Originally Posted by Sailormon6
I mean no offense, but with your record of mishaps and "pilot errors" maybe you should consider taking up another sport, like golf. (You should also stay away from flying and skydiving!)
I strongly suspect this thread is a joke, but, if you're serious, then I don't recommend a Catalina 27 (even though I consider it a fairly rugged small boat that sails well.) You need a boat that is built so tough that it can survive the most dire conditions, without the intervention of human intelligence.
I like to race and sail rail down as much as the next guy, but smart sailors don't habitually break boats.
A note for Sailormon6 -Senior Member - It's no joke. I need a good boat.
Tried both sports you suggest - still like sailing. With five smaller boats in my yard, two have sails (Hobie $ small mono hull) I can't give it up just yet. Once had a Cal Cat; symetrical hulls. I would paddle out to the first wind line so that I could sail to the second, which would get me to the third. Then I would jump swells, literally flying from swell to swell, using the tramp as the wing and using a "companion" (monkey) to ballance things out in the air, sometimes with swells twenty feet or more apart. Yep, you guessed it, eventuall the hulls looked like someone had tried to wring them out. As the down hull hit the weight of bodies on the up hull would cause a twisting or wringing motion. Eventually a diagonal crease appeared on each hull.
Extreme sailing became the norm after the near knock down in the "Cheoy Lee", and you had to be there. We (3 brothers) all surfed, but this was one wave we despirately tried NOT to catch. We were on our way from San Francisco to Santa Cruz. We'd left the night before, passing by the Faralons at night. I remember we tied lines around our waist when we had to go forward as it was a bit rough. The next day, with following winds and thirty foot seas, we were trying to go as slow as possible letting the swells pass under us with only a quarter of the main showing and still screaming along. When the back end raised up on one monster and we began to pick up speed we all knew it wasn't going to be pretty. We figure we were doing well in excess of 18kts as the meter was pegged out and knew we were either going to go ass over teakettle or broach when we got to the bottom. It happened fast. We broached right (that's starb'rd for you diehards) as I was hanging on by my elbow over the edge of the cockpit looking down at my brothers (I was on the high side) across from me my younger brother had his back to the cabin, knees to chest and was fully engulfed, water splitting the skylight on top, half the boom in the water, dad below, sick, watching water go over the skylight, with nothing more than my older brother's lower arm showing as his white knuckles held tightly on to the tiller.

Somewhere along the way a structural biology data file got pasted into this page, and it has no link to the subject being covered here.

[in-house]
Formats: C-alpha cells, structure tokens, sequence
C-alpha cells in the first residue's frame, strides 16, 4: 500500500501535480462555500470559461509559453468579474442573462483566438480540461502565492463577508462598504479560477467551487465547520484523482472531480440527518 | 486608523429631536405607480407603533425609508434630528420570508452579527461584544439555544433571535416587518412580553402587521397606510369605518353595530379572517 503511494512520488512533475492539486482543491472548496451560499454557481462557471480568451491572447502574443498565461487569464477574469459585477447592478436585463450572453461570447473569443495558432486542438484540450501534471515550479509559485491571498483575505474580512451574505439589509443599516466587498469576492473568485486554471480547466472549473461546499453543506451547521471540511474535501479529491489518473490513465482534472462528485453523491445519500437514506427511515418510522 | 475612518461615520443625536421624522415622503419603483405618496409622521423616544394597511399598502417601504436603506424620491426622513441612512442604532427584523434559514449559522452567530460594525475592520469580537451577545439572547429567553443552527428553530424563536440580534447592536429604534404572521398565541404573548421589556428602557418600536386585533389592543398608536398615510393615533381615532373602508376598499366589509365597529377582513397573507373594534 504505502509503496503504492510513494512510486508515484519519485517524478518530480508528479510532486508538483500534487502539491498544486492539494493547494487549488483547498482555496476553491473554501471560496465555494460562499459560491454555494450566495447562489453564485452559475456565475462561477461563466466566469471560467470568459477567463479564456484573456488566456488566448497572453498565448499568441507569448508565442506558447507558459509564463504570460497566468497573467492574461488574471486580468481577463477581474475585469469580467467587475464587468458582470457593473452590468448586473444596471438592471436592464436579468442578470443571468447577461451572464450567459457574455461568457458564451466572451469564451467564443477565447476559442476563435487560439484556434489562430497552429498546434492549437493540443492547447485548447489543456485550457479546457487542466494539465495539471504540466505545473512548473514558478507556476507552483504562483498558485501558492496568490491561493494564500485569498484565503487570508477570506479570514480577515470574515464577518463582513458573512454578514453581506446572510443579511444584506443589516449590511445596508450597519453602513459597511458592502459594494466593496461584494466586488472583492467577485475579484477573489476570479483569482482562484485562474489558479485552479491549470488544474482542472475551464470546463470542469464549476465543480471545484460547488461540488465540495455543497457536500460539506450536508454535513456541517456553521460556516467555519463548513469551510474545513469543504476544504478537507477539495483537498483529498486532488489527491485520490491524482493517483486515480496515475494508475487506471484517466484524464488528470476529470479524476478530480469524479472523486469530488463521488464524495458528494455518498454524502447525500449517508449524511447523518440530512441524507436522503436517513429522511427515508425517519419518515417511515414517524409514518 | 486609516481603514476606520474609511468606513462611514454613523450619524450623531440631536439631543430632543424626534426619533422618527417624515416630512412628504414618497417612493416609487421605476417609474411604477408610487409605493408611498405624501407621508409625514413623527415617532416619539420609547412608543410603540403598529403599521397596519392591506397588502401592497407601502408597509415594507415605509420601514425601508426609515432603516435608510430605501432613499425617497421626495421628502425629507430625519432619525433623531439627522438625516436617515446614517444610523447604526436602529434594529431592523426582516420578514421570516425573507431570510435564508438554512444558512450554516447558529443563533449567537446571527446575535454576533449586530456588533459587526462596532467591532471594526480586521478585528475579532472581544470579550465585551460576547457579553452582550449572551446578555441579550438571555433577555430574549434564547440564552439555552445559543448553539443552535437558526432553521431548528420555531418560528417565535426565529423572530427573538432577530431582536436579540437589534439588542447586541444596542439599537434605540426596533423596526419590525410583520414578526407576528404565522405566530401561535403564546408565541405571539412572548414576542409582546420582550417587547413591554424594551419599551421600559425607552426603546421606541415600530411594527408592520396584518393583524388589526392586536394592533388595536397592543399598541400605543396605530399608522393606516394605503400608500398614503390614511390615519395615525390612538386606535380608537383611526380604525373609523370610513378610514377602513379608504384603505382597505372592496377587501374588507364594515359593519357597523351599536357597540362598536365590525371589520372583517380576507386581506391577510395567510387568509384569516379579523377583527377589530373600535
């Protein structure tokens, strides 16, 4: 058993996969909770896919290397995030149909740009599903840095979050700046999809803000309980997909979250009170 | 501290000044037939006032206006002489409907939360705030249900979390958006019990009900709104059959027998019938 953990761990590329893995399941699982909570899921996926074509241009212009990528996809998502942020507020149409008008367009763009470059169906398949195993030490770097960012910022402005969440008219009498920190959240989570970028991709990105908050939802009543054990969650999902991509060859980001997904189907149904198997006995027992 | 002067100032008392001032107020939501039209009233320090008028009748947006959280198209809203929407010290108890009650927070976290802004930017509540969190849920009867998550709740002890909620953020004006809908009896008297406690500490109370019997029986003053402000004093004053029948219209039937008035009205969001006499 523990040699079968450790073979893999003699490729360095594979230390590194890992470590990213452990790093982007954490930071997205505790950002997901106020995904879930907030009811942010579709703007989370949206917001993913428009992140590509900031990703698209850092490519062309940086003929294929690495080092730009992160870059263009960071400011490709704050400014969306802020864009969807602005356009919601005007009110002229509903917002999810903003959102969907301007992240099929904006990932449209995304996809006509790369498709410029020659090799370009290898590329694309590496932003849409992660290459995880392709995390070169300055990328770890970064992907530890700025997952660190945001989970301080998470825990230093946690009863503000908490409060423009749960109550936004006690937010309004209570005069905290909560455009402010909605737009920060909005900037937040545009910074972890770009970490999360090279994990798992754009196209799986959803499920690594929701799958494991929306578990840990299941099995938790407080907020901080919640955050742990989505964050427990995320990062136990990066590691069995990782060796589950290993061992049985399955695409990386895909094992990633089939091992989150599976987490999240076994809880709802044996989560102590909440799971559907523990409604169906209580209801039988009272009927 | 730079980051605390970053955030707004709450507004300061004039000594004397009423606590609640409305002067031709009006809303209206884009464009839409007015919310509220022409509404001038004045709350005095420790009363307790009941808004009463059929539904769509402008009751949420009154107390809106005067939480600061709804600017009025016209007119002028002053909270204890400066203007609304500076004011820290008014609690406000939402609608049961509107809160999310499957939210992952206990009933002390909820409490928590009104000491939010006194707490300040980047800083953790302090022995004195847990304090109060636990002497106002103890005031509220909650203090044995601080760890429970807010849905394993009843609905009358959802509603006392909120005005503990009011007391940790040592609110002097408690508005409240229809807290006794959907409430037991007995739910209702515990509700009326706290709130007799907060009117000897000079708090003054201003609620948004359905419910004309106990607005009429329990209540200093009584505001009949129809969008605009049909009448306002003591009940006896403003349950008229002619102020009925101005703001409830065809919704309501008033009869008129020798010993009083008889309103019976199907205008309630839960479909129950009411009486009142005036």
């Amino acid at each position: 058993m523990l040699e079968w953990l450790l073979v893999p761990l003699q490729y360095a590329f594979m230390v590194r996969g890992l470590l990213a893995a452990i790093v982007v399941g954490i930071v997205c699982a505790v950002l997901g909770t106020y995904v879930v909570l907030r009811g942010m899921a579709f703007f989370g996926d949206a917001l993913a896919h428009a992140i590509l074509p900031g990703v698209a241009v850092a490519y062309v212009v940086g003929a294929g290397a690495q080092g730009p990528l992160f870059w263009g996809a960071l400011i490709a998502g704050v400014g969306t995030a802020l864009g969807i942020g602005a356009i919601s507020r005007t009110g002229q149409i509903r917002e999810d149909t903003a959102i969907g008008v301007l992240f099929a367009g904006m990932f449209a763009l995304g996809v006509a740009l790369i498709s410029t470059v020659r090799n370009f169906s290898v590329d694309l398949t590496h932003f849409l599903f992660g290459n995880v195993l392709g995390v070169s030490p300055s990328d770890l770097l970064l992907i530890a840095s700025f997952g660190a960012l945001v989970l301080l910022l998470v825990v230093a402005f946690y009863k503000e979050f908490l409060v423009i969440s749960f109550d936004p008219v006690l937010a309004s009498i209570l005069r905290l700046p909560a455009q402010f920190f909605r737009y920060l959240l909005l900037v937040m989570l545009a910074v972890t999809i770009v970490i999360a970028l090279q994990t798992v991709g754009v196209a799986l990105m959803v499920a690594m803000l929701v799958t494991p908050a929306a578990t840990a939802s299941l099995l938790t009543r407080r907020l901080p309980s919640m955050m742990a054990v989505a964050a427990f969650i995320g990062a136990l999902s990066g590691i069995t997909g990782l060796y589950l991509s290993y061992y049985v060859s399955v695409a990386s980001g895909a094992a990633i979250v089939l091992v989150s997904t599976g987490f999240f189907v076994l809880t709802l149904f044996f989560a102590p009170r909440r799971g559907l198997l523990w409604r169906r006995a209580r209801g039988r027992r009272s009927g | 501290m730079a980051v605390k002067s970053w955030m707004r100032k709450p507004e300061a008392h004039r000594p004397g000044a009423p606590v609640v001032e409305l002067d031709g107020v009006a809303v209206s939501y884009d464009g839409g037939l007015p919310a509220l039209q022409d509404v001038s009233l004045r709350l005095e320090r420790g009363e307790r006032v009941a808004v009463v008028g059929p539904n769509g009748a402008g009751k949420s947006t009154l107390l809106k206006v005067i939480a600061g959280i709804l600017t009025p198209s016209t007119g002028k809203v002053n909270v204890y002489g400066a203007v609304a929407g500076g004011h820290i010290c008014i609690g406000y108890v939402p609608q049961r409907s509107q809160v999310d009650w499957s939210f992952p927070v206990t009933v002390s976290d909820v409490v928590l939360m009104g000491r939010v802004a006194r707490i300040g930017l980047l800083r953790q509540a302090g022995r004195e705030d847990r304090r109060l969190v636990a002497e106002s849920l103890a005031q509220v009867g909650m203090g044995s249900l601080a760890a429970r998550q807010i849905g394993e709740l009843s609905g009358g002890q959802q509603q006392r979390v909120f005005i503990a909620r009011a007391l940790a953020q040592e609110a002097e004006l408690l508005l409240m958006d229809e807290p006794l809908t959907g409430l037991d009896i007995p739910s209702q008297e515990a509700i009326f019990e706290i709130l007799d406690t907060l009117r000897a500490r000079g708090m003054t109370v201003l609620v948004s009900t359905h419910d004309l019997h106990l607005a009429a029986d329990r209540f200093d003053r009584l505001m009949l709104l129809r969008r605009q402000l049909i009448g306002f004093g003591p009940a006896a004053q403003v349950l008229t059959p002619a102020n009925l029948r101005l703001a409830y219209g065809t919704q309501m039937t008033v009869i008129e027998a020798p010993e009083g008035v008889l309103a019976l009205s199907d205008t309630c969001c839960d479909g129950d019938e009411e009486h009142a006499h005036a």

When the boat popped back up we all looked at each other and smiled as Dad bounded from below. From that day on we were foul weather gear sailors. Oh yeah, a few broke boats here and there, but WHAT A RIDE! For he who says I should take up bowling or something "safe" you have to put things in context. You see, a year later I was in Vietnam. It was when I'd finished more than three tours and came home that I tried hang gliding, skydiving, dirt squirt'n moto-X and flying. Oh yeah, and did I mention I went back into the Reserves, first Army then Coast Guard and ended up doing a tour in the gulf in '91 and one at the Embassy in Haiti in '99? I'm retired now; kicked out on my sixtieth birthday, just a couple weeks after completing one last tour with Naval Coastal Warfare Command One in 2006, so it's time again to sail and surf, and fish, and enjoy a nice couple ounces of Gentleman Jack while watching the sun set on the Monterey Bay.
I'm not a stupid sailor. OK, so I misspelled Ketch. Hey, I was an ART MAJOR (http://geocities.com/just4steel/
) for a reason, give me a break. I just like to SAIL! I'm a lot more rational when lives other than my own are at stake and I check my rigging before going out like I do a walk-around before ever leaving the ground in a plane. Prepare for the worst and expect the best. Life's too short not to live it to the fullest if possible and at 60 it's going by even faster. I don't fly cats from swell to swell any more, primarily because the stern of Hobie A-symetrical hulls don't have enough positive boyancy when flying a hull. I'm just looking for a good boat that weathers well, that has good sails and a good engine for those days the wind won't cooperate. And yes, if I get caught out past the third wind line and the wind decides to BLOW, a boat that will get me in and keep those I love safe. Safe as possible anyway. Smooth sailing